The LA Lakers value sits at around $3 billion, up 11% year on year, claiming the throne as the most valuable team for the last two decades, despite going through their worst season on court last year.
The Drum spoke to LA Lakers director of new media Nick Kioski about how digital plays a part in keeping the popularity high.
LA Lakers is one NBA's most successful teams of all time. Does that add on the pressure to be the best in off-court activities relating to digital?
The success of the team has created a lot of passionate fans and they do let you know if they feel that you aren’t representing their team in the right way. However, if you want to represent the Lakers, then it’s a pressure and standard that you welcome, so in some ways, it’s as much driven from inside and from co-workers, as from fans.
What does fan engagement mean to you?
I take a fairly broad view to include any way a fan interacts with the Lakers. There are so many different kinds of fans and different ways that people like to get their information and entertainment, if you want to serve them all, you need to not target just one or two kinds of engagement.
What has been your media and marketing strategy for the Lakers this season?
The team turned a page in organizational history with the retirement of Kobe Bryant last season. That made this season singularly focused on the new group of players, under the new head coach and later in the season, under a new GM and President of Basketball Operations. That’s a lot of new elements for a fan to digest, so our focus has been on forging that connection.
LA Lakers' on court performance hasn't been really great. Does it affect fan engagement on various social media platforms and in the stadium?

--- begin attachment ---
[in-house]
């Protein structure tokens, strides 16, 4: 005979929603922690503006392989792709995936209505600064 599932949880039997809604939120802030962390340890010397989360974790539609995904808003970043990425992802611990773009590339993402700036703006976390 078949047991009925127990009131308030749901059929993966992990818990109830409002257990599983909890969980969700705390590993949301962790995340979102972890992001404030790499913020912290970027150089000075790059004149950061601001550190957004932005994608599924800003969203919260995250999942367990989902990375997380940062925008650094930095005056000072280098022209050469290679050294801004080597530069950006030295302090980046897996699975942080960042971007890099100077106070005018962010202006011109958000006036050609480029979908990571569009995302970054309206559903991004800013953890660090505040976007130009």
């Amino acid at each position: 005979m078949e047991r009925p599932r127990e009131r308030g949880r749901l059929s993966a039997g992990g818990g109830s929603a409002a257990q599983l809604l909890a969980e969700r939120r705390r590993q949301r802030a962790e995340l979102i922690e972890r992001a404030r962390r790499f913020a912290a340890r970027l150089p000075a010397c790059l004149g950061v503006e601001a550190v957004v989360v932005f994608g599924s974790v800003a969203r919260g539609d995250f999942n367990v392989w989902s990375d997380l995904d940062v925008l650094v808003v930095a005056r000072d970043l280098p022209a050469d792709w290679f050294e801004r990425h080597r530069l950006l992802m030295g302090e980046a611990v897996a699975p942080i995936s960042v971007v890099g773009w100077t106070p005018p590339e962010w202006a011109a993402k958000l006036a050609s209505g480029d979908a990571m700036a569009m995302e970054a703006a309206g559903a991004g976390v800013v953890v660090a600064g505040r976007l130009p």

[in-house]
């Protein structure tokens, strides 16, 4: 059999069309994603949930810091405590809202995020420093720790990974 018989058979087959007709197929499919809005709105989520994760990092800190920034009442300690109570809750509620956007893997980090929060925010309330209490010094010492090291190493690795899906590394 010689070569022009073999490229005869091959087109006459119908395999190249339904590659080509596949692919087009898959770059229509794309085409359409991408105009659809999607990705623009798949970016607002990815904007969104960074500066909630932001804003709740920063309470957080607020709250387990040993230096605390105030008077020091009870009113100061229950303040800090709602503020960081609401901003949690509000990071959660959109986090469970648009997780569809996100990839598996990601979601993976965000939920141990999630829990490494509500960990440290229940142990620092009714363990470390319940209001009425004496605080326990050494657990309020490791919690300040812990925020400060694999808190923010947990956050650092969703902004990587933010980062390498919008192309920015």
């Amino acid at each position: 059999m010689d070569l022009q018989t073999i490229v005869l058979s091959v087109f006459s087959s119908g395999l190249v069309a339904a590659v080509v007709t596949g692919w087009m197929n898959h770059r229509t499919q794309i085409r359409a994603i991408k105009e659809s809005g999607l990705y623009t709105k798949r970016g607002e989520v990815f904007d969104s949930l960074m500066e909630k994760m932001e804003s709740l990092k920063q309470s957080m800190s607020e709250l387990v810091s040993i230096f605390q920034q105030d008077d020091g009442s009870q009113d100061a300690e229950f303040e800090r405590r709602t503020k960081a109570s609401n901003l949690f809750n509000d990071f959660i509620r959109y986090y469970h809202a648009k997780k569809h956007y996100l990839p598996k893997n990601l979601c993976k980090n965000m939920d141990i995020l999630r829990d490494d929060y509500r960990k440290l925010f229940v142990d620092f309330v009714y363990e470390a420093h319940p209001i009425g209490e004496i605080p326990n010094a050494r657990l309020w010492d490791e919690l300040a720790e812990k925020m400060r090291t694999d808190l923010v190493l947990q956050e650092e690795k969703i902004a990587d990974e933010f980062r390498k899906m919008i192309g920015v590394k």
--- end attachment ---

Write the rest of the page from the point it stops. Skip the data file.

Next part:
It does, but we have a lot of fans and they are devoted to the team so the engagement may have a different focus, but they are still eagerly engaging with their team.
Which of your digital media platforms witnesses the maximum engagement of fans?
Probably Instagram, but again, each platform engages a fan differently and fans use the platforms differently, so our core strategy is more about making the Lakers accessible through a variety of platforms, rather than maximizing just one.
Lakers has quite a number of International players. How do you plan to push your content globally?
The NBA does that through locally targeted sites, but we also do targeted pushes for content around a specifc player to fit the applicable time zone (eg Clarkson-Philippines). We also have a Spanish language reporter that produces content natively in Spanish, so that is useful not just for our local Spanish speaking audience, but also globally. The Lakers also have a Weibo account for China.
NBA has now established itself in India. Do Lakers plan to establish their presence here as well?
We don’t presently have an India specific strategy, but it will be one of the things we will work toward in the future.
Which other NBA or NFL, MLS team do you think have a good media and marketing strategy in place to gain maximum fan engagement?
While teams operate in a similar space, they end of with divergent goals and priorities, and of course their fan bases are different, so there are a lot of examples, it just depends on what you are looking to achieve.
The best recent sports marketing trend you approve of?
I don’t know that it’s a new trend, but the thing that fans have always wanted is more access beyond what they see on the court/field, so I enjoy seeing how fulfilling that same want is played out across the new technologies.
What is your media or marketing strategy that you are most proud of?
It’s a bit boring, but I think my team has done a great job of giving the Lakers a consistent presence across so many digital platforms, in a tone that represents the brand with quality content that is visually very strong. That kind of success only comes from a lot of internal communication and keeping your focus through a lot of changes to the technologies and the team.